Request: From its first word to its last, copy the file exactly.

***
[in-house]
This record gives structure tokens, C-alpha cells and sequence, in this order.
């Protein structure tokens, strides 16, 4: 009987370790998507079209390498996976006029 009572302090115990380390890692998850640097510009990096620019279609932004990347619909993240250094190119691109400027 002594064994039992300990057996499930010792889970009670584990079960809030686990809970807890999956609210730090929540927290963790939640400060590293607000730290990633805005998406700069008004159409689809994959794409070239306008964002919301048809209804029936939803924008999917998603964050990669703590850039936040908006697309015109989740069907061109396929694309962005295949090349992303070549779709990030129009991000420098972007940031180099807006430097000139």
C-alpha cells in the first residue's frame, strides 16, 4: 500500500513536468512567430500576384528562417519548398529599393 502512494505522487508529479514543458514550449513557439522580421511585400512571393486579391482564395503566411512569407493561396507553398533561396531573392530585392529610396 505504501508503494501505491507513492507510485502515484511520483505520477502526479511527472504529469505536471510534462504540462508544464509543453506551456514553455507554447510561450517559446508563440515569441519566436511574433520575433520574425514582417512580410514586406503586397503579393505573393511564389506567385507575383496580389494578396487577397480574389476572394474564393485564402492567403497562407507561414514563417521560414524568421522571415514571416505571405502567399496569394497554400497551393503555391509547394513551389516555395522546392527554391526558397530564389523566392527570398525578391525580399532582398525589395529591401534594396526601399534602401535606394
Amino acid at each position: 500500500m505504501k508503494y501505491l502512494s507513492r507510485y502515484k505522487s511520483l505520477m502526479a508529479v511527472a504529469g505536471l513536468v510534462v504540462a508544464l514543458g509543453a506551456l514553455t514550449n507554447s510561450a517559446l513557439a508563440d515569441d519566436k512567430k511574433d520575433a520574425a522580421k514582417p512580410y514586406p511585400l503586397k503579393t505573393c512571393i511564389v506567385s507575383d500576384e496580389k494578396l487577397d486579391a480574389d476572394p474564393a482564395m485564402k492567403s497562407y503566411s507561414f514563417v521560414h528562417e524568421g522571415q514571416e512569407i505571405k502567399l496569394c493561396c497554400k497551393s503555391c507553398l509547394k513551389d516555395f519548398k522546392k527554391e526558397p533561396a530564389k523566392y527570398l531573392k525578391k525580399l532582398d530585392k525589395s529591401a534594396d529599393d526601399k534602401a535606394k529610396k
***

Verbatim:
[in-house]
This record gives structure tokens, C-alpha cells and sequence, in this order.
């Protein structure tokens, strides 16, 4: 009987370790998507079209390498996976006029 009572302090115990380390890692998850640097510009990096620019279609932004990347619909993240250094190119691109400027 002594064994039992300990057996499930010792889970009670584990079960809030686990809970807890999956609210730090929540927290963790939640400060590293607000730290990633805005998406700069008004159409689809994959794409070239306008964002919301048809209804029936939803924008999917998603964050990669703590850039936040908006697309015109989740069907061109396929694309962005295949090349992303070549779709990030129009991000420098972007940031180099807006430097000139």
C-alpha cells in the first residue's frame, strides 16, 4: 500500500513536468512567430500576384528562417519548398529599393 502512494505522487508529479514543458514550449513557439522580421511585400512571393486579391482564395503566411512569407493561396507553398533561396531573392530585392529610396 505504501508503494501505491507513492507510485502515484511520483505520477502526479511527472504529469505536471510534462504540462508544464509543453506551456514553455507554447510561450517559446508563440515569441519566436511574433520575433520574425514582417512580410514586406503586397503579393505573393511564389506567385507575383496580389494578396487577397480574389476572394474564393485564402492567403497562407507561414514563417521560414524568421522571415514571416505571405502567399496569394497554400497551393503555391509547394513551389516555395522546392527554391526558397530564389523566392527570398525578391525580399532582398525589395529591401534594396526601399534602401535606394
Amino acid at each position: 500500500m505504501k508503494y501505491l502512494s507513492r507510485y502515484k505522487s511520483l505520477m502526479a508529479v511527472a504529469g505536471l513536468v510534462v504540462a508544464l514543458g509543453a506551456l514553455t514550449n507554447s510561450a517559446l513557439a508563440d515569441d519566436k512567430k511574433d520575433a520574425a522580421k514582417p512580410y514586406p511585400l503586397k503579393t505573393c512571393i511564389v506567385s507575383d500576384e496580389k494578396l487577397d486579391a480574389d476572394p474564393a482564395m485564402k492567403s497562407y503566411s507561414f514563417v521560414h528562417e524568421g522571415q514571416e512569407i505571405k502567399l496569394c493561396c497554400k497551393s503555391c507553398l509547394k513551389d516555395f519548398k522546392k527554391e526558397p533561396a530564389k523566392y527570398l531573392k525578391k525580399l532582398d530585392k525589395s529591401a534594396d529599393d526601399k534602401a535606394k529610396k